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Bosch begins operation of largest solar power plant in the Indian automotive industry
The Bosch location in Nashik, India, has installed 36,000 solar panels at its site. The plant in the Indian city specializes in the production of components for fuel injection systems. To reduce energy consumption and CO2 emissions at the plant, the site is now operating the largest solar power plant in India’s automotive industry. In three project phases since 2015, the local project team has had thousands of solar panels installed on rooftops, in parking lots, and in vacant areas.
To ensure that the solar modules operate seamlessly, they need to be thoroughly cleaned. To this end, Bosch experts have developed an inexpensive solution: a sprinkler system with special nozzles that spray the panels with constant water pressure at a 360-degree angle. The smart approach towards renewable solar energy saves energy equivalent to that required by 16,700 households and equivalent water saving 1.4 billion liters/year. With peak performance of 10 MWp, the solar power plant already covers 40 percent of the Nashik location’s day time energy needs. The aim is to increase the figure to 100 percent of day time energy need by 2018.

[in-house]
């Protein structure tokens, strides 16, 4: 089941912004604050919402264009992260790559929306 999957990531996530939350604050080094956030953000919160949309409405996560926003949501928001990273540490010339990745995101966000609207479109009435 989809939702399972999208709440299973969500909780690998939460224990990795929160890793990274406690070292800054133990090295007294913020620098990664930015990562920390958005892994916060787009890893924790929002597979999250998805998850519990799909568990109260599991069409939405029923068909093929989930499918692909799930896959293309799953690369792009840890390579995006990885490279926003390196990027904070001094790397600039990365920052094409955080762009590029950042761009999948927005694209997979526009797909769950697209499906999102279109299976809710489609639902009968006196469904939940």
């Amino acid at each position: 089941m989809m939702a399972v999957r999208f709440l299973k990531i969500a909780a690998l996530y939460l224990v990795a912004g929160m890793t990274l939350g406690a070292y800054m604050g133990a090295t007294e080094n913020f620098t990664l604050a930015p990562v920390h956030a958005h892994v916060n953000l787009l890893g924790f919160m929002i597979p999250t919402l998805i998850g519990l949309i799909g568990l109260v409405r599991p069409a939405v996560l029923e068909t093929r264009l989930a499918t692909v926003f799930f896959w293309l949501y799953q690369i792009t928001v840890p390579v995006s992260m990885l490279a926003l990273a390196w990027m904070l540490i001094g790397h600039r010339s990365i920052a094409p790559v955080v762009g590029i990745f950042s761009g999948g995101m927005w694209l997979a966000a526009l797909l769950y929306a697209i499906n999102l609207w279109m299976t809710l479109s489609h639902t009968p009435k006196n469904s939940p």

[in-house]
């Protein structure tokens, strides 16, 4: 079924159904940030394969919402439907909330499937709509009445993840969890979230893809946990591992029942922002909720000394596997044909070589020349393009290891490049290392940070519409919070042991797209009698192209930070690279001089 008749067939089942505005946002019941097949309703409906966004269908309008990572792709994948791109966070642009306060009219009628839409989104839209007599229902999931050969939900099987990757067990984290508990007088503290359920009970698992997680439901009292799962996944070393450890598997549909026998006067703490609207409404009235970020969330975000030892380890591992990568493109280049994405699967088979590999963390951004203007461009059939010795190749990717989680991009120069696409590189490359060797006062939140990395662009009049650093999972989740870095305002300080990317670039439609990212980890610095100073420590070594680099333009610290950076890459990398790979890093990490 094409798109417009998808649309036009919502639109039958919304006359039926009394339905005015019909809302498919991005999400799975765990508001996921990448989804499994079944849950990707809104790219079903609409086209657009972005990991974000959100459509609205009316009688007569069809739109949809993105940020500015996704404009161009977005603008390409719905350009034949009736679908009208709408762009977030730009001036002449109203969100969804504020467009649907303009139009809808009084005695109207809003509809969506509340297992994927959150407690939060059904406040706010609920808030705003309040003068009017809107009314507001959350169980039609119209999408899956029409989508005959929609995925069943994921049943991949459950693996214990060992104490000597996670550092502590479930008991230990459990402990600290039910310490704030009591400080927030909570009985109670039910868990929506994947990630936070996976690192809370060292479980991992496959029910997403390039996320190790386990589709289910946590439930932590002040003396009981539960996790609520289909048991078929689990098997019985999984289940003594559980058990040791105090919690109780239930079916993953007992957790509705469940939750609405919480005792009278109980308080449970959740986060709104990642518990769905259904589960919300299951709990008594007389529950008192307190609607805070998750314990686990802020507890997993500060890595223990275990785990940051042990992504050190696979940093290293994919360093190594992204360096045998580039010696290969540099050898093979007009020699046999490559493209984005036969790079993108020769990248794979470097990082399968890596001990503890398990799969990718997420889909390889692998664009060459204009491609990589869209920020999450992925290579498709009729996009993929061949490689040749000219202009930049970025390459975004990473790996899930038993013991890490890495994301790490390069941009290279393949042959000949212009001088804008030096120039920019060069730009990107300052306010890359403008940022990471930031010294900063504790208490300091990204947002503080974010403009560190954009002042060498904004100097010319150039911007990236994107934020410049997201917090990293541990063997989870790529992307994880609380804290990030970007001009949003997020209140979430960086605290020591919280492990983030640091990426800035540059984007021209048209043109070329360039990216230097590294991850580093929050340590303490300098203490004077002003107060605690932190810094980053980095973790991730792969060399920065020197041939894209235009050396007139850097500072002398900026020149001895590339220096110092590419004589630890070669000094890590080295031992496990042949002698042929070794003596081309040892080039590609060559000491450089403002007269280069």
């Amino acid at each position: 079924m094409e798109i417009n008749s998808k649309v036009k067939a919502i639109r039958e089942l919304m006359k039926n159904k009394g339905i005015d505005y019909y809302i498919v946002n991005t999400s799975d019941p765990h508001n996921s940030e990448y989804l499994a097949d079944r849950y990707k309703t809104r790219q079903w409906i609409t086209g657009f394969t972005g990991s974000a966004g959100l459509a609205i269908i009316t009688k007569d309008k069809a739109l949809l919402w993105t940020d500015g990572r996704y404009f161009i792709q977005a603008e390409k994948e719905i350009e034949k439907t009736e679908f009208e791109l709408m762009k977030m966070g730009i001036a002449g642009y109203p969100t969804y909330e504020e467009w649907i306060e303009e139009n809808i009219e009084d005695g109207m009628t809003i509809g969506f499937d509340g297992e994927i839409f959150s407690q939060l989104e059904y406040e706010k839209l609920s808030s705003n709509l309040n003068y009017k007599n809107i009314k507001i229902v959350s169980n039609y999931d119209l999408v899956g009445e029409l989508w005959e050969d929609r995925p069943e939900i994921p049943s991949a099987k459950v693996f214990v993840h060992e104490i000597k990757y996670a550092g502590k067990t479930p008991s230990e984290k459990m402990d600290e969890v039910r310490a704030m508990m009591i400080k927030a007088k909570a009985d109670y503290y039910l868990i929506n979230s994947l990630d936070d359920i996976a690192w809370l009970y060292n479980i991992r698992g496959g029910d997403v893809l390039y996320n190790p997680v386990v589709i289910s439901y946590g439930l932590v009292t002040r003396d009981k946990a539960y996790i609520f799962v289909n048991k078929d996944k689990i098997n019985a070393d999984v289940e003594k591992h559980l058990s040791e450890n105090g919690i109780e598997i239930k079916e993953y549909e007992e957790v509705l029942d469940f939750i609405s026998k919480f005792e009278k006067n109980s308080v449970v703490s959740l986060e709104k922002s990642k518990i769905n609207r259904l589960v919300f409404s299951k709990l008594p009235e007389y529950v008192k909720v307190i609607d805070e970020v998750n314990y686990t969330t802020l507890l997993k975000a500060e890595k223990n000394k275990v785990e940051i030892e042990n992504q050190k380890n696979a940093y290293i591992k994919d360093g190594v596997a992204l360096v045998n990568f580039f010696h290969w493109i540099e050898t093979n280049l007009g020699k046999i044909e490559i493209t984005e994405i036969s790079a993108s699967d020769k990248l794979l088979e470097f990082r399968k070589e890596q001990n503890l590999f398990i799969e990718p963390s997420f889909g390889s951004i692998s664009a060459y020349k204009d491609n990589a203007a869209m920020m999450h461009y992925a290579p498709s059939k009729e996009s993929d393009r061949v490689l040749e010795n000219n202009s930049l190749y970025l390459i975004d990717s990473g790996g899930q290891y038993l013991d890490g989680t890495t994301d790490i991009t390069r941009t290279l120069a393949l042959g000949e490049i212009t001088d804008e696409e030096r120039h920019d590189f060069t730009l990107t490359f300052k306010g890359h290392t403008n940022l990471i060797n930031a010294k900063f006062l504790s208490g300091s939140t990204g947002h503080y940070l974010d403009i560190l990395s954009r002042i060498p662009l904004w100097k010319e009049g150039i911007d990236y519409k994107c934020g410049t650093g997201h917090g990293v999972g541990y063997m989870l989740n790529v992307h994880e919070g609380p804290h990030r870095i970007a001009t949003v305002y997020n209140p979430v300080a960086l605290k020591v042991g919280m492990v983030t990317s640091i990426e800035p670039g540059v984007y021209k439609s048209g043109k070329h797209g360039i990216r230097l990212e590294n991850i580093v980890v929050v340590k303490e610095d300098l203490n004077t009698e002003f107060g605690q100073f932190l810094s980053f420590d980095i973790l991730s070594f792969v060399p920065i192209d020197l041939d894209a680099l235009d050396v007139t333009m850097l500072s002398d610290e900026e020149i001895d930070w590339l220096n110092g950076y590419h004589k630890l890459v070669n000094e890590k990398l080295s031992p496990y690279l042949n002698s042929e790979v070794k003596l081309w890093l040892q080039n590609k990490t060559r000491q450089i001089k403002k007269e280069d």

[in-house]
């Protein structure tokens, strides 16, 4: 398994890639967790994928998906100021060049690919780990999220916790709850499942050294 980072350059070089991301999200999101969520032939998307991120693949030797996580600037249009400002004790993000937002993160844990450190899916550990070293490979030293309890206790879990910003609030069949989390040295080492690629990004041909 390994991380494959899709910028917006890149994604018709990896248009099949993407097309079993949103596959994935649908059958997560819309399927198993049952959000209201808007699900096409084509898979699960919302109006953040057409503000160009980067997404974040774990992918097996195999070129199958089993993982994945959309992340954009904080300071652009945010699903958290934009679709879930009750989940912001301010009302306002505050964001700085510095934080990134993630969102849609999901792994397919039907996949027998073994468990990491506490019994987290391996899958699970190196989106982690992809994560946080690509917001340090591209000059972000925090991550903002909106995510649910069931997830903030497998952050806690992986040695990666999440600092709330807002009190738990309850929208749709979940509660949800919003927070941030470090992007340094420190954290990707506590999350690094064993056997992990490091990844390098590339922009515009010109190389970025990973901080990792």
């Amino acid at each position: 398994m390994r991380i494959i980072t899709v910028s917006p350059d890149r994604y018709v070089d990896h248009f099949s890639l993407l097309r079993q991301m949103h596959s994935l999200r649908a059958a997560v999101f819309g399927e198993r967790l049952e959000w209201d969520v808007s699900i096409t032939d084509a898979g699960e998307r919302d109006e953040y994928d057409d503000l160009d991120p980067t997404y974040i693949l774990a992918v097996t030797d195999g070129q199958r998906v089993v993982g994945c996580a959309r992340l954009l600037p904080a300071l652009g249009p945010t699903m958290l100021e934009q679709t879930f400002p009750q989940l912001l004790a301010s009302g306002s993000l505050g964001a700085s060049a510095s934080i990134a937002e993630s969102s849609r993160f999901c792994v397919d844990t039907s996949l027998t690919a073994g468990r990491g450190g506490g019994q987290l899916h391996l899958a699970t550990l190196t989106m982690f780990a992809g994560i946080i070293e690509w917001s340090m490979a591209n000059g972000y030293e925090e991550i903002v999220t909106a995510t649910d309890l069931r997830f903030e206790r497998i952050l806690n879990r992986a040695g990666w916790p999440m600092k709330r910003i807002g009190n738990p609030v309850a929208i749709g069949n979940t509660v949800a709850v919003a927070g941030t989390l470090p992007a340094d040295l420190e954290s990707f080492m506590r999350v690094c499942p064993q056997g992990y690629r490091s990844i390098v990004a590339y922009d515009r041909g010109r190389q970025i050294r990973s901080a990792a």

The new power plant is part of a comprehensive energy management approach that is based on three pillars. First, Bosch Nashik is systematically increasing energy efficiency throughout the value chain. Second, thanks to precise consumption analyses and forecasts, energy costs can be continuously reduced. Third, the Bosch location promotes projects that drive the expansion of renewable sources of energy forward. As a result, Bosch Nashik has reduced its CO2 emissions by 31,000 tons in the past four years, and saved 35 million units (35.000.000 kilowatt hours) of energy.